When we got to the supermarket, I stopped the car where we could all see the white fence. I opened my door and climbed out. I let the occupants of the back seat get out and walk around. Everyone had the look you have after getting off of the Viper rollercoaster at Magic Mountain or after seeing a movie like “Die Hard”. Shelby, though, was having trouble getting out of the passenger’s side. I walked around the car, checked to see that the door wasn’t locked and hauled on the handle really hard. It finally swung open with an awful squeal, and Shelby got out. Matt pointed to the roof of the car, where there was an almost unnoticeable crease in the paint: the car had compressed a little in the thin material of the roof. That meant that the frame had bent on my Monte Carlo – it was why the door on Shelby’s side didn’t fit quite as precisely as it was designed to fit anymore.
I drove everyone home after that; nothing could top that incident off, so we just talked about it as everyone was delivered in the remarkably durable green Monte Carlo. The next day I told my Dad that I had hit a dip a little too hard on Ebers Street, famous in Point Loma for its gaping, canyon sized dips. A few months later, the mechanic who was changing my tires for me pulled me aside and asked me what I did to my car. It was up on the lift, and he pointed out that the A-frame which holds the right side tire on the axle was bent and twisted just a bit. I swore him to secrecy and explained the “Dickens Street Leap” as we had dubbed it, and he looked at me as if I was crazy.
Maybe I was crazy back in high school, but Dad and I sold that Monte Carlo this time last year, and it was only after we had sold it that I admitted to him what I really did to it to make the door squeak so horribly. And I never admitted to him that Shelby Brown was in the passenger seat.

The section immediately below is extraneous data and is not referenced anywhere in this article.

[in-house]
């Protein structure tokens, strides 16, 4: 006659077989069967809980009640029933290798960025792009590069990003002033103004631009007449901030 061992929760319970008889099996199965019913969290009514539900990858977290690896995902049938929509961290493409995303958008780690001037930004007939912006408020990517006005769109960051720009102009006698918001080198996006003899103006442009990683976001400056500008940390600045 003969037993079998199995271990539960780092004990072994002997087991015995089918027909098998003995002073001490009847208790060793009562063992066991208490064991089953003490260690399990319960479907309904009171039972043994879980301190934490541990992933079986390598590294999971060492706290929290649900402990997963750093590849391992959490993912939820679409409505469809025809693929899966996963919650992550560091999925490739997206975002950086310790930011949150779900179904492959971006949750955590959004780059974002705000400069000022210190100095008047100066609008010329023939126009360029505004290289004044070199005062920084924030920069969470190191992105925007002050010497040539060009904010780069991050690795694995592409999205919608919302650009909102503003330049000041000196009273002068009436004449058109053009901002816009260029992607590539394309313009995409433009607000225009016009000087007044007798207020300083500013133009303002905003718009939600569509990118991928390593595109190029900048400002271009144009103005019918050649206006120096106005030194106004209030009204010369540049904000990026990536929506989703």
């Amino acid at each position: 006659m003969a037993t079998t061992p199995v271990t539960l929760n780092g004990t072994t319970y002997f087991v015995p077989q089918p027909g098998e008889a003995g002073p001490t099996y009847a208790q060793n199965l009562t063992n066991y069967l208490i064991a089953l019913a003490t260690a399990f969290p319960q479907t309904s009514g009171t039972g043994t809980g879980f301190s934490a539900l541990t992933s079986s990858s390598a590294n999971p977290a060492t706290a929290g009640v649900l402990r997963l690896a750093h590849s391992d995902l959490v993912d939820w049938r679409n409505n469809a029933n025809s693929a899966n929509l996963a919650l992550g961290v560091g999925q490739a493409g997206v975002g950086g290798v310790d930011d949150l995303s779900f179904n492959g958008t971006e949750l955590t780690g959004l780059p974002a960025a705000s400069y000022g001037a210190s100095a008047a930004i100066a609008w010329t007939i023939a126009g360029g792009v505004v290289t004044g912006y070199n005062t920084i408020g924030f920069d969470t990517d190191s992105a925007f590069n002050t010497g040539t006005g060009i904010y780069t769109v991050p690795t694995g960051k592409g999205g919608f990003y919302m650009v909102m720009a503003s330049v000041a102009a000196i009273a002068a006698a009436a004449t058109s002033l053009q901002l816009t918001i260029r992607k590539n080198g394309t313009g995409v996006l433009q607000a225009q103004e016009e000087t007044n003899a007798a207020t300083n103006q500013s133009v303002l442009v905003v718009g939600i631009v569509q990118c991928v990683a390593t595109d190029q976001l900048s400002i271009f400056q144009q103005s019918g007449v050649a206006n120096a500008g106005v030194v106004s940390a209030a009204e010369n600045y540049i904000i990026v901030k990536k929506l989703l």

Once Again

Posted: May 24, 1994 in Poetry
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just so that I could
keep spouting poetry
to myself in the dark
of hidden poetry journals.

there came a chisel
unto the flesh of my heart
today.

examine the date
and remember what it is
during these times:
the abject punishment
of yourself
for unpreventable,
unlooked for damages
and a sick sense
of trust gone green
with rust.

Green Touseled Mountainsides

Posted: October 4, 1993 in Poetry
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and when I sit and think,
sometimes,
I write pure gibberish
about green touseled mountainsides
like dead Japanese poets
bearded and silent,
bending their great ghostly heads
to squint through the clouds
that form their thrones:
they watch my pen move,
my mind clicks across its railroad tracks
past the wooded mountains,
and rising to them momentarily
on the steam of a whistle.

Cozy Up the Rooms

Posted: June 6, 1993 in Poetry
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I thought this building was so strong
but I don’t have enough furniture
to cozy up the rooms.
Soaring to the sky, perhaps;
a beautiful glass and steel structure
but these changes are not a home yet.

Now I’m desperately searching for
cheap end tables and green-glass bowls,
wrought iron chandeliers and wall sconces for candles,
oriental throw rugs and complete boardgames.